Jeff Campbell was born in New York, but his family moved to Arizona when he was a teenager. That’s where he learned to fly.
“My father pushed, in a good way, to succeed at different things, and one was pushing me to get my pilot’s license. He had put some money aside to do that.”
Jeff went to college, and wanted to become a Navy pilot. There was a problem, however.
“Unfortunately, my vision is not 20/20. All the military services require 20/20 uncorrected vision to fly.”
But Jeff learned more about the cockpit team for tactical fighters.
“There is a member of the air crew, a naval flight officer. Although you don’t get to be a pilot, you work the weapons system, the radar, deploy missiles … you also do the navigation and communications. A lot of people have seen the movie ‘Top Gun,’ and that’s the aircraft I used to fly in, the F-14, from 1982 to 1993.”
And that’s when his health issues began to appear.
“I started to decline physically, shortness of breath, and just not being able to do the things I normally could do. I was writing it off to age. I thought, ‘you’re getting older, getting out of shape.’ Certainly, there was some of that, but it was being accelerated. I went from being able to jog to I could only walk, and no matter how hard I was trying to get back into shape, I continued to decline.”
Jeff’s wife, Lore, is an active duty Navy officer, a Stanford-trained engineer in what used to be called the Seabees, or construction battalions. Jeff has moved with her on her frequent postings, which brought the couple to Jacksonville. A few years ago, Jeff was working out at the NAS Jacksonville gym, and almost passed out.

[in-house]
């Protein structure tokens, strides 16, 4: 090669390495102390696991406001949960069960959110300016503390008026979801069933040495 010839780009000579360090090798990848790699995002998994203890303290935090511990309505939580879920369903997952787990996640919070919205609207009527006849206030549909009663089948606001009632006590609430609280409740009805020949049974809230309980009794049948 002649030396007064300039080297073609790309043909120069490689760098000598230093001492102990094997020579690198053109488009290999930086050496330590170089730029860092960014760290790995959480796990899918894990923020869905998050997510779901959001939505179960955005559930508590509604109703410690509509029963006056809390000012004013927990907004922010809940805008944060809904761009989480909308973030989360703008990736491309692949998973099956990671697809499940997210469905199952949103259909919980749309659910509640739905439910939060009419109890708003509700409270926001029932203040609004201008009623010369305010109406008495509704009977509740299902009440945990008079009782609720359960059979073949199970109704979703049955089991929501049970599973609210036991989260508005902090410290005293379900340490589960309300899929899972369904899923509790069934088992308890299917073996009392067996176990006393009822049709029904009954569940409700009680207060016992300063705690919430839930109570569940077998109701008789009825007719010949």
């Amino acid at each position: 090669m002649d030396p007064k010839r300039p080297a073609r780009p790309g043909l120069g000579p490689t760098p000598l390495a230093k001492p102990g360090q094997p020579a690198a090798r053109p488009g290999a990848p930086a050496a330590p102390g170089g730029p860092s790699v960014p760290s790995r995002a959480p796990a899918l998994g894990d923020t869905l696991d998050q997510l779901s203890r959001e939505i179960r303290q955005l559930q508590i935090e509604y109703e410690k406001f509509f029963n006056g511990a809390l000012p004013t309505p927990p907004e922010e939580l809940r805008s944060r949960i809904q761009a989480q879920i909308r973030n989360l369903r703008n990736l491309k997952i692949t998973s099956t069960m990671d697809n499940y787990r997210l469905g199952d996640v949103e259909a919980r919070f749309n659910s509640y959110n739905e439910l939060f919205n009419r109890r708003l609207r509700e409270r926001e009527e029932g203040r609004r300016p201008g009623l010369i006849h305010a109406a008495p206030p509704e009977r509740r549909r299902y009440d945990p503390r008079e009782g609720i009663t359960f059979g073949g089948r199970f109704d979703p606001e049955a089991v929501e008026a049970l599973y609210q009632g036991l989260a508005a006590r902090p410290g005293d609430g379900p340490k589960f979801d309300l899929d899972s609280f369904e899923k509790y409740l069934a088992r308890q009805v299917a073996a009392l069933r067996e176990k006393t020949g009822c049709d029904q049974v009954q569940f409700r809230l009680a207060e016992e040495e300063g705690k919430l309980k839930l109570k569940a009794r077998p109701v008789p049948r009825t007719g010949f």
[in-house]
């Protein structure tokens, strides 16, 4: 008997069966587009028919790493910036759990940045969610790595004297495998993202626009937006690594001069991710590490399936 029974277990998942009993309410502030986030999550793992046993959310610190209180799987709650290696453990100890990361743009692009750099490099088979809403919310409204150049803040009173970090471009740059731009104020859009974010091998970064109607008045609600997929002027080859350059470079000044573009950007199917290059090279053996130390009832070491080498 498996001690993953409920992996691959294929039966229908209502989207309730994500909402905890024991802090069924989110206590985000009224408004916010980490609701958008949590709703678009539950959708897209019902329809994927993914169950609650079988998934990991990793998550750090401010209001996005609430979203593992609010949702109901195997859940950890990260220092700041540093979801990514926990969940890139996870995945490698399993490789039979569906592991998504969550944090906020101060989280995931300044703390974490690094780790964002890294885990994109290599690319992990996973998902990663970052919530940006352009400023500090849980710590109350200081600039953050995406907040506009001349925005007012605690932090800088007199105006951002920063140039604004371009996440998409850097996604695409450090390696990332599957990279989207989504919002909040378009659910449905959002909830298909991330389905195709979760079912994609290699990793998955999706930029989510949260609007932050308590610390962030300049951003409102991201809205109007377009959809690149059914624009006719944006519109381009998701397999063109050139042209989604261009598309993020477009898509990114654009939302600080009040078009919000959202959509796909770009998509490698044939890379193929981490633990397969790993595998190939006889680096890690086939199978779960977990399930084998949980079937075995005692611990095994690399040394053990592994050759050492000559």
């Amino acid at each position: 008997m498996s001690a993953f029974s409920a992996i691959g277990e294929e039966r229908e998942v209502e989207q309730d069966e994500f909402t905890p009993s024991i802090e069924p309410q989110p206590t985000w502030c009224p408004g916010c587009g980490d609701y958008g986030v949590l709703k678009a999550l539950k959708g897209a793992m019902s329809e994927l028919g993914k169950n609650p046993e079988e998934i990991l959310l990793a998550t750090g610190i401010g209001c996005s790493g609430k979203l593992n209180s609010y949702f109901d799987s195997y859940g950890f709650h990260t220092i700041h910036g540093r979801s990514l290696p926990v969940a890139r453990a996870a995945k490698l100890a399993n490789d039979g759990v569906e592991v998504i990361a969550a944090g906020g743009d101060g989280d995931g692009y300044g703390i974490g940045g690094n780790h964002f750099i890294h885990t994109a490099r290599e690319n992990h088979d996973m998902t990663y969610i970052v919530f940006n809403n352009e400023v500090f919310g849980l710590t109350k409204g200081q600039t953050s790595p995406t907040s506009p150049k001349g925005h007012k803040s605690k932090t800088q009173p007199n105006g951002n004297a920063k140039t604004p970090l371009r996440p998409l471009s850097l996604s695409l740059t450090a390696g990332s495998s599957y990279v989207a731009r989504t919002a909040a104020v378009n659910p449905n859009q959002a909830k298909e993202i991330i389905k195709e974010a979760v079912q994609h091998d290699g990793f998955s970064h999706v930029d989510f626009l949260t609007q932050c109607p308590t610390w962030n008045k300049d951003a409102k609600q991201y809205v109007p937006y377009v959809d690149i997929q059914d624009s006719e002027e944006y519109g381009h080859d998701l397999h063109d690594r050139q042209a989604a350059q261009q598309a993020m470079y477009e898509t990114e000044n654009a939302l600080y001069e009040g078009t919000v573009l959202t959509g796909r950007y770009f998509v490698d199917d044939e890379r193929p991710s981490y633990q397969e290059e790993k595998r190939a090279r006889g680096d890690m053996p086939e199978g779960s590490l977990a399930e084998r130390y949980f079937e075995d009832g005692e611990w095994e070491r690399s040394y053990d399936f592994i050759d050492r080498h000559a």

“They took me over to the emergency room, but couldn’t really identify anything until they put me under a stress test. Once they did that, they saw the EKG, they saw the spikes. Basically, my heart was not firing properly, and ultimately, it was blockages. There were blood clots that had migrated to my pulmonary artery and into my lungs.”
Doctors inserted a metal filter in the return vein to his heart to guard against a clot in his legs traveling there. No one knows for certain what caused the clotting.
“It is often associated with aviation – pressure differentials, varying your altitude, especially in such a dynamic environment.”
Jeff has seen an immediate improvement in his health, his energy and his stamina. Now he’s on to whatever is next.
“My wife has already got some plans for me! She’s done triathlons, all the way up to Ironman level, and has done very well. She’s an impressive woman. That’s still quite a ways down the road. I’m still recovering. Pretty much all I’m doing these days is walking until the heart shrinks a little more.”
And he’s deciding what opportunities he has for work. As with his health, there are hopes but no guarantees. Only opportunity
“That’s been a challenge. It is a challenge for any military spouse to hold any steady career. Wherever you relocate to, in some case you have to start all over again.”
Jeff’s wife Lore has been assigned to the Naval Construction Battalion Center in Gulfport, Mississippi. Jeff’s health is steadily improving, but he has not yet found a job at his family’s new post.